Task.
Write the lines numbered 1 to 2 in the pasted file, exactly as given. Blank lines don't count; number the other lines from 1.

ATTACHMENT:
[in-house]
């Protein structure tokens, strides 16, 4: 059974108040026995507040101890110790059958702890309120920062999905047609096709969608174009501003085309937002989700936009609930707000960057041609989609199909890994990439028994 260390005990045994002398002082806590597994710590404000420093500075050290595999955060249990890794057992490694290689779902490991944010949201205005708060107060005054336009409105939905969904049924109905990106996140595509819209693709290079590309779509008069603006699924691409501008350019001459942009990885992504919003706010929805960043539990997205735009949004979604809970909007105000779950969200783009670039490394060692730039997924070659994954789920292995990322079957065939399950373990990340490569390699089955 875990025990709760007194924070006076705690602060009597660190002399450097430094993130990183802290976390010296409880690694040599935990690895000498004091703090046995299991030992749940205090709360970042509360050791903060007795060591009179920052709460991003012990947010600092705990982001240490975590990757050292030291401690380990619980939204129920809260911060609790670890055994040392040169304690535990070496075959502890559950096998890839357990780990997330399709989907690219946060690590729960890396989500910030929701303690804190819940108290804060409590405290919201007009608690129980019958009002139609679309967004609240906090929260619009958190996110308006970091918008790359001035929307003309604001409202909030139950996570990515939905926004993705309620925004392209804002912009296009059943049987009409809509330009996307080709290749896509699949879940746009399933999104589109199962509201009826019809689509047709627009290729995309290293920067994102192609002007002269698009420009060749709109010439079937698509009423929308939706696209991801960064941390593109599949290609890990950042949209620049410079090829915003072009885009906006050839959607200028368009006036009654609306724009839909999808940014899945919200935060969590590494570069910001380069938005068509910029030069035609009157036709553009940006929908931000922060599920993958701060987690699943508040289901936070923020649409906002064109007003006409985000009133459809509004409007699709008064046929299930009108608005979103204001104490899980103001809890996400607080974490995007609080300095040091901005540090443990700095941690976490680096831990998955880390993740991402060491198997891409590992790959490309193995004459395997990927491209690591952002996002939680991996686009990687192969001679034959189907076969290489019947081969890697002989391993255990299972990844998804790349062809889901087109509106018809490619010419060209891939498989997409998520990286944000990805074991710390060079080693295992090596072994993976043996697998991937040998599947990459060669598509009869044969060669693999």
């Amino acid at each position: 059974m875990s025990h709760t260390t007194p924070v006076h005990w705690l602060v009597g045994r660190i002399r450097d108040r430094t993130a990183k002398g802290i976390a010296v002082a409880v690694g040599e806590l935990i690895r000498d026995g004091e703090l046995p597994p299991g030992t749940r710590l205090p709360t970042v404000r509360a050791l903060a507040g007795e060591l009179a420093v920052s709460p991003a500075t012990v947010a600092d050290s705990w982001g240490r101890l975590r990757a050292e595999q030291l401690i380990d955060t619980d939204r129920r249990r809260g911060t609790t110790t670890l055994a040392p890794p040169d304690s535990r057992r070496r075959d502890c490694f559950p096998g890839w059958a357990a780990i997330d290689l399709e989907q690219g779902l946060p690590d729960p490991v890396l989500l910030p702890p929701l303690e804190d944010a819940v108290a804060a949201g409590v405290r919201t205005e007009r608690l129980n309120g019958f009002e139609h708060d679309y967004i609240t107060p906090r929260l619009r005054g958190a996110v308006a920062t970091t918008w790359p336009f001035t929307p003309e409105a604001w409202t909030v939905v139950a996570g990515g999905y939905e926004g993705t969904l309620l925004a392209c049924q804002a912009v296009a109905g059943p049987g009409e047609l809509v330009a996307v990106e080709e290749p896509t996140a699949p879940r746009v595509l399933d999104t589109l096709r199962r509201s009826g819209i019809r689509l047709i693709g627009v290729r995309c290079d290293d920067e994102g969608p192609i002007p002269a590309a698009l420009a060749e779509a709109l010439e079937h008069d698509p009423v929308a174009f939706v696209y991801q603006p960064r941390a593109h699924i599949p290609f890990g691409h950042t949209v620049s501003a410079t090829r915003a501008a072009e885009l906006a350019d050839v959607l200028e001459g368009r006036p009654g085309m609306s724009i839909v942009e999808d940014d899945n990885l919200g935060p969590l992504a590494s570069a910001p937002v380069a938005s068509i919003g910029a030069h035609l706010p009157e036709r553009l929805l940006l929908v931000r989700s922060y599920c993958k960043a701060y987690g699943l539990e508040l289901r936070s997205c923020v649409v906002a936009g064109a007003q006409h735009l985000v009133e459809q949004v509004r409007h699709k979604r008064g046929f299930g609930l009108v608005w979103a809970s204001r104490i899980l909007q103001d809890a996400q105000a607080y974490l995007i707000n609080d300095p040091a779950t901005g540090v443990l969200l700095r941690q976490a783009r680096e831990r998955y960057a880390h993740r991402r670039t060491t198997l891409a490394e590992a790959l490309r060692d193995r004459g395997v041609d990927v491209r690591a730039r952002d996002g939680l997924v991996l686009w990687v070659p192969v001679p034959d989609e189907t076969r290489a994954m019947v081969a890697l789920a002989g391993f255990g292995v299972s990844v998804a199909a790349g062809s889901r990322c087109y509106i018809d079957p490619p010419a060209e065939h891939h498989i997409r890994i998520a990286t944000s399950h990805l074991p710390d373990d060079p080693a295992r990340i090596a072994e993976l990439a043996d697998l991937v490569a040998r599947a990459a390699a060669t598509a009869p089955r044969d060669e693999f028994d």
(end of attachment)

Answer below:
[in-house]
């Protein structure tokens, strides 16, 4: 059974108040026995507040101890110790059958702890309120920062999905047609096709969608174009501003085309937002989700936009609930707000960057041609989609199909890994990439028994 260390005990045994002398002082806590597994710590404000420093500075050290595999955060249990890794057992490694290689779902490991944010949201205005708060107060005054336009409105939905969904049924109905990106996140595509819209693709290079590309779509008069603006699924691409501008350019001459942009990885992504919003706010929805960043539990997205735009949004979604809970909007105000779950969200783009670039490394060692730039997924070659994954789920292995990322079957065939399950373990990340490569390699089955 875990025990709760007194924070006076705690602060009597660190002399450097430094993130990183802290976390010296409880690694040599935990690895000498004091703090046995299991030992749940205090709360970042509360050791903060007795060591009179920052709460991003012990947010600092705990982001240490975590990757050292030291401690380990619980939204129920809260911060609790670890055994040392040169304690535990070496075959502890559950096998890839357990780990997330399709989907690219946060690590729960890396989500910030929701303690804190819940108290804060409590405290919201007009608690129980019958009002139609679309967004609240906090929260619009958190996110308006970091918008790359001035929307003309604001409202909030139950996570990515939905926004993705309620925004392209804002912009296009059943049987009409809509330009996307080709290749896509699949879940746009399933999104589109199962509201009826019809689509047709627009290729995309290293920067994102192609002007002269698009420009060749709109010439079937698509009423929308939706696209991801960064941390593109599949290609890990950042949209620049410079090829915003072009885009906006050839959607200028368009006036009654609306724009839909999808940014899945919200935060969590590494570069910001380069938005068509910029030069035609009157036709553009940006929908931000922060599920993958701060987690699943508040289901936070923020649409906002064109007003006409985000009133459809509004409007699709008064046929299930009108608005979103204001104490899980103001809890996400607080974490995007609080300095040091901005540090443990700095941690976490680096831990998955880390993740991402060491198997891409590992790959490309193995004459395997990927491209690591952002996002939680991996686009990687192969001679034959189907076969290489019947081969890697002989391993255990299972990844998804790349062809889901087109509106018809490619010419060209891939498989997409998520990286944000990805074991710390060079080693295992090596072994993976043996697998991937040998599947990459060669598509009869044969060669693999």